The journey continues…

So the weeks have been flying by and its hard to believe on August 15th I’ll be heading back to America. In the meantime I’ve been determined to see as much of Southeast Asia as possible. After leaving the chaos of Bangkok I caught a bus/boat to Kho Samui, an island in the Gulf of Thailand. There I rented a beach bungalo with a guy and girl I met from Hong Kong. Koh Samui was beautiful, and I had a great time there. We caught a speed boat to Koh Pag Ngan (spelling most definitely incorrect) where we celebrated the full moon party. Actually I only celebrated for about 3 hours before getting pickpocketted and losing the little money I had brought with me. Knowing that the full moon party would be crowded I thought it was best to leave my wallet in the bungalo (which I’m glad I did) and so with no money, and having lost track of my friends in a crowd of 5,000+, I was left with nothing to do but wander the beach and wait for our boat to return. The night was kind of a blur, but I passed the time by conversing with random other travelers I met, and actively seeking out my friends. I found out later that they were looking for we as well, but chose to wait outside the party (we actually agreed to meet here outside we got separated…which I forgot). Anyway, I spent another night on Koh Samui before heading to Koh Tao, a less developed island famous for its scuba diving. I thought about getting my scuba certification but instead opted to learn free diving (diving without tanks, just on your own lung strength) which I’m happy I did. Free diving was amazing and something I definitely plan to pursue in the future. The day before my first class I joined a snorkeling excursion around the island. At our first stop the boat driver told me there was a big shark in the water (he held out his hands to demonstrate the length…but his hands were only about a foot and half apart, naturally I assumed this was the sharks size). I was excited, I’ve always wanted to see a shark in the wild. He told me if I brought it back we could eat it for dinner, and I jokingly responded that I would catch it with my bare hands. Determined to see the shark I swam out pretty far, farther than most of the other snorkelers, but I hadn’t seen the shark. About 6-7 meters below me was a reef which fish darted in and out of. I decided to swim back before I wore myself out too much, but I found I had to fight a pretty rough current to make it back to the boat. Along the way I caught something moving out of the corner of my eye. I looked down and there it was, a black tip reef shark. Only instead of being a foot and half long this thing was probably five and half feet long…maybe I won’t catch it with my bare hands. The shark didn’t seem to notice the people, and it just skimmed along the reef. I tried to keep up with it but lets get real…its a shark, those things are fast. No wonder they proved a worthy opponent for Samuel L. Jackson (snakes are pussies).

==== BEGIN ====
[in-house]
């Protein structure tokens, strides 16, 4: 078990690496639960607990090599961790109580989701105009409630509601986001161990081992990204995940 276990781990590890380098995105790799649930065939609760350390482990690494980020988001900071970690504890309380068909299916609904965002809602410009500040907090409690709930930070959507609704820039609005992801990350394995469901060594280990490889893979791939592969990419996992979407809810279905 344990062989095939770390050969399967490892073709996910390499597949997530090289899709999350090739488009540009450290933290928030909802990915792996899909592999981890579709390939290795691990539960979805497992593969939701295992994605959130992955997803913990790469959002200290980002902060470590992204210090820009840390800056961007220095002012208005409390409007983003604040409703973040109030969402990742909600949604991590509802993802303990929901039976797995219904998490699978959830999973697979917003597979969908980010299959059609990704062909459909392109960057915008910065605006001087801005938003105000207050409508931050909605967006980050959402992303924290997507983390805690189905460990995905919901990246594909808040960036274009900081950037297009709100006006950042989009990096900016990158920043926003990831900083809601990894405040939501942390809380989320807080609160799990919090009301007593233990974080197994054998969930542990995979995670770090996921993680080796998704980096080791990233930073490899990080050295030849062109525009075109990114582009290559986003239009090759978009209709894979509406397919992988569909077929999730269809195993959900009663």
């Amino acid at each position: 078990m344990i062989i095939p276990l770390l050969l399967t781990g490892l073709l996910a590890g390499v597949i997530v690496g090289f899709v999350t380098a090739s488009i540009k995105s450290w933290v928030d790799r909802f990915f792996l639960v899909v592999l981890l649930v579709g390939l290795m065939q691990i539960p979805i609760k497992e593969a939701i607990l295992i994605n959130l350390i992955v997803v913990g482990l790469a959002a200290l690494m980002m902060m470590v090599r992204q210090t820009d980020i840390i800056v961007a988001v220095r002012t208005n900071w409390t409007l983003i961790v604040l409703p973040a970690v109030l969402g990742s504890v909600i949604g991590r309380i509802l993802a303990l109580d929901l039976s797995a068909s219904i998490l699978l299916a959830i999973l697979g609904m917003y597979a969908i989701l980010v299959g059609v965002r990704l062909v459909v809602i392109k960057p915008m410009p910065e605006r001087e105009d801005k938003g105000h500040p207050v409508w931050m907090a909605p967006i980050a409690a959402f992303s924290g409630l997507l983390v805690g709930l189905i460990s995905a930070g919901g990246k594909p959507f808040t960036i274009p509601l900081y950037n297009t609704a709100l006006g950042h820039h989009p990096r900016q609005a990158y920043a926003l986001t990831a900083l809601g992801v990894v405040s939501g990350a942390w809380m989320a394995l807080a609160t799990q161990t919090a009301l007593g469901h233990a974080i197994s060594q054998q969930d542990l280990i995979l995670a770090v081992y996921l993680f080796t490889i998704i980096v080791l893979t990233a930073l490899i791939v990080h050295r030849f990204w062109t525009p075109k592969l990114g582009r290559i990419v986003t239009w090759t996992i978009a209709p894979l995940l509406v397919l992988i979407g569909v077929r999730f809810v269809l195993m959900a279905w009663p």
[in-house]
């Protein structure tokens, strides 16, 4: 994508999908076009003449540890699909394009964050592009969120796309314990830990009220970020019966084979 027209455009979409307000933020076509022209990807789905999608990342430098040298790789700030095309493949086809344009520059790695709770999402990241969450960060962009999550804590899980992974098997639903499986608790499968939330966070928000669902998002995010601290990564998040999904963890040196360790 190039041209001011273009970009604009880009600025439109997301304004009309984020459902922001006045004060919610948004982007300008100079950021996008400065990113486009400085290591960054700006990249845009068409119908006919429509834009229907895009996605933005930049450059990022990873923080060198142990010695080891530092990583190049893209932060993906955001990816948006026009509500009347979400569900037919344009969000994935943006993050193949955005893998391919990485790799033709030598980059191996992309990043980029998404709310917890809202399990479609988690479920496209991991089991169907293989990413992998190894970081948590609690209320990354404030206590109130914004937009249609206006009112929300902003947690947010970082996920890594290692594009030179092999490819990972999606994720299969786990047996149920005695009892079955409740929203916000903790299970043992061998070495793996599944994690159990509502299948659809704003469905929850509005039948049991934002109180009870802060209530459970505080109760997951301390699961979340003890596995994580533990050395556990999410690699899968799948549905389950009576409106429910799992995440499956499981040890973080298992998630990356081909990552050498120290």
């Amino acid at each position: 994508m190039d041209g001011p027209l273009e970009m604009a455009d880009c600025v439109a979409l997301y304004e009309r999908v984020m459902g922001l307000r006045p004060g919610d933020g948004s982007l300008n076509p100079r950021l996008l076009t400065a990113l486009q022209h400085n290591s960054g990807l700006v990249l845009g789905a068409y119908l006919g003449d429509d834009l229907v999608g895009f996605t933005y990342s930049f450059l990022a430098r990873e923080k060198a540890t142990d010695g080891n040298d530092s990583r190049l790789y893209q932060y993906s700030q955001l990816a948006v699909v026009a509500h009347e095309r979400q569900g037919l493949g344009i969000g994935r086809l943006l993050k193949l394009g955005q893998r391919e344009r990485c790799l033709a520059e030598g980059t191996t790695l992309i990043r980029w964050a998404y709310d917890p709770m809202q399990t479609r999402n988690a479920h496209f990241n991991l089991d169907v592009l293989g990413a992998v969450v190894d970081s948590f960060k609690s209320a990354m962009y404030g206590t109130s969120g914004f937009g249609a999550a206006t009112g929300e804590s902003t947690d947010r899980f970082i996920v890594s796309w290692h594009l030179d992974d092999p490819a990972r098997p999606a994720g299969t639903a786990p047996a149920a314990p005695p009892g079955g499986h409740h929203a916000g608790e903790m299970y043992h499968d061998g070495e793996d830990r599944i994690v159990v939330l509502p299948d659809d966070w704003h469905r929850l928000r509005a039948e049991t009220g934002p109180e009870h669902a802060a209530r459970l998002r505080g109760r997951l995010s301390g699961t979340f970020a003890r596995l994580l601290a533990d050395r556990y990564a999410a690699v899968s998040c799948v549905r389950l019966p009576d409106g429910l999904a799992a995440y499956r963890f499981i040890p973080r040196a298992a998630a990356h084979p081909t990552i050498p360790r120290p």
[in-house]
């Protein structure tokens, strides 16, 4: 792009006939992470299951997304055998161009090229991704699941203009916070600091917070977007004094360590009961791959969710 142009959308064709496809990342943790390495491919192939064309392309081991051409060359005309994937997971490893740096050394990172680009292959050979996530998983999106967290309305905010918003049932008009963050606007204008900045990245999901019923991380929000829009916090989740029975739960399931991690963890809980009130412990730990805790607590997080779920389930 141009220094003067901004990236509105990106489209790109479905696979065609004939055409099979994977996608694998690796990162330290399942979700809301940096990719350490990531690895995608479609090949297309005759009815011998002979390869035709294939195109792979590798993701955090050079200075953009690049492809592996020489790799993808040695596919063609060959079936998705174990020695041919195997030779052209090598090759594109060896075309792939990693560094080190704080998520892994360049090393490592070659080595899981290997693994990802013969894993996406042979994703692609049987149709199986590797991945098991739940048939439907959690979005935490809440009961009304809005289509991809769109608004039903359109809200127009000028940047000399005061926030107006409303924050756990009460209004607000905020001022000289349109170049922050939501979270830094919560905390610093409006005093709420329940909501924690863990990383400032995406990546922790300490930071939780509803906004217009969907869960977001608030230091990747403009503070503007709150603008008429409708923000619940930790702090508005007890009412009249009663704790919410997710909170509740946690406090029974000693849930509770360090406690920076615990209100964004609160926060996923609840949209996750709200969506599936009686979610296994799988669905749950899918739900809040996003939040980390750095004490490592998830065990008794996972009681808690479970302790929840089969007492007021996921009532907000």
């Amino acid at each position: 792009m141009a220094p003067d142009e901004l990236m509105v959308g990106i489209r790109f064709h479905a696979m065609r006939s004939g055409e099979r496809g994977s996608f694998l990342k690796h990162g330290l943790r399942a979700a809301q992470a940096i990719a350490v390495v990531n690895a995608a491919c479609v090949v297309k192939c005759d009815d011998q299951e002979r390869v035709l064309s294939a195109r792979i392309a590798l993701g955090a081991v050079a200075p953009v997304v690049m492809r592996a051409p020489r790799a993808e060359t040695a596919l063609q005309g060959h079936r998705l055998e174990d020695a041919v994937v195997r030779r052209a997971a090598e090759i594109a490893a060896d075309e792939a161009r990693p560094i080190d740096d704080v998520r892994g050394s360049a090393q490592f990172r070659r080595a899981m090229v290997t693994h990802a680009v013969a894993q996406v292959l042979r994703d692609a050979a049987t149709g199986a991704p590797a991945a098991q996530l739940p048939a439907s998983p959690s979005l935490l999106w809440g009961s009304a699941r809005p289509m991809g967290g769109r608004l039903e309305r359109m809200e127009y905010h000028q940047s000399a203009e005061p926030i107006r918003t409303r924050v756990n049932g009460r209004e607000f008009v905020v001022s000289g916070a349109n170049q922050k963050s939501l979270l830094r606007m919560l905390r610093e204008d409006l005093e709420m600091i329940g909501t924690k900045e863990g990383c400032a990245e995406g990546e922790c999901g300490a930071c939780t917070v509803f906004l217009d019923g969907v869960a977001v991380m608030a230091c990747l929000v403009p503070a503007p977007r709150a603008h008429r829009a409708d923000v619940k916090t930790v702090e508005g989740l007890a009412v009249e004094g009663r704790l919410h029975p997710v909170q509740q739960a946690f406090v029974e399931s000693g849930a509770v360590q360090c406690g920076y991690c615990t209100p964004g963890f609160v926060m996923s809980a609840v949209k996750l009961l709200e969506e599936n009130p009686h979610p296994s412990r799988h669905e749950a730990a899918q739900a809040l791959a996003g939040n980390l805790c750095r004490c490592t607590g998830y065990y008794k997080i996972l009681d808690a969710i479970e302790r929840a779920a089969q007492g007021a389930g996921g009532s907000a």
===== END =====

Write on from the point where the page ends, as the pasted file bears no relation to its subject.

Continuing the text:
Ko Tao was fun but I was ready to keep moving. I caught a boat to the mainland and then took a bus back to Bangkok where I met my buddy Watchara, the Hong Kong guy I shared a beach bungalo with. He lives in Bangkok and let me crash with him for a few days. While there I booked my ticket to Cambodia by bus. Watchara and I agreed to meet in a week in Laos, so that gave me 7 days (six considering the travel time) to explore Cambodia. After a few hours in a small van I arrived at the Cambodian border which from there I had to walk across. It was cool, I’ve never walked across an international border before. From the border it was another 6 hours by bus to Siam Reap( again…spelling). I met two students from the UK who were traveling as well and when we arrived we decided to stick together. We arrived at our hostel in the midst of a massive lightning storm which managed to knock out most of the power in the city. I was shown to my room my candle light, and showered pretty much in the dark with the exception of my tiny flashlight which I left on the sink. Sure enough, a few minutes after my shower the power came back on haha.
The next day we set out to explore Angkor Wat, a set of old temples. It was incredible, many of these temples were vandalized and destroyed when the Khmer Rouge (the Cambodian communist party responsible for a mass genocide in the 70s) took power. But regardless the temples are absolutely breathtaking. The detail in the carvings are remarkable and its amazing to think they’ve lasted this long (currently a German preservation project is underway). One of the temples was actually used in the Tomb Raider film, which I can’t really remember that well. After that we took a tuk tuk to the floating village, which is basically exactly what it sounds like..a village that floats. Its crazy to think these people live there whole lives in a community completely on the water, they have everything from their own schools to markets and even a basketball court.
Now I’m in Phnom Penh, the capital city. On the bus ride in I read a book called First They Killed My Father , which is told by a young girl who survived the awful reign of the Khmer Rouge. In the book she describes how her family was forced to evacuate Phnom Penh and made to relocate to small farming villages where thousands of people were starved, beaten, and executed. Many were taken from their families and brought to places called killing fields where they were shot or beaten to death before being thrown in mass graves. Today I visited the Killing Fields outside Phnom Penh. It was one of the most sobering experiences of my life, seeing the excavated graves and the remains of clothes and bones that once filled them. The genocide was conducted in an attempt to return Cambodia to an agricultural nation, thus anyone considered to be an intellectual was killed. That meant scientists, artists, priests, doctors, police, government officials, even just wearing glasses was enough to condemn a person. The strangest part is that now it feels like there is a whole generation of people missing from Cambodia. Every time I see an elderly individual (which isn’t that often actually) I can’t help but feel terrible for them, knowing what they must have gone through.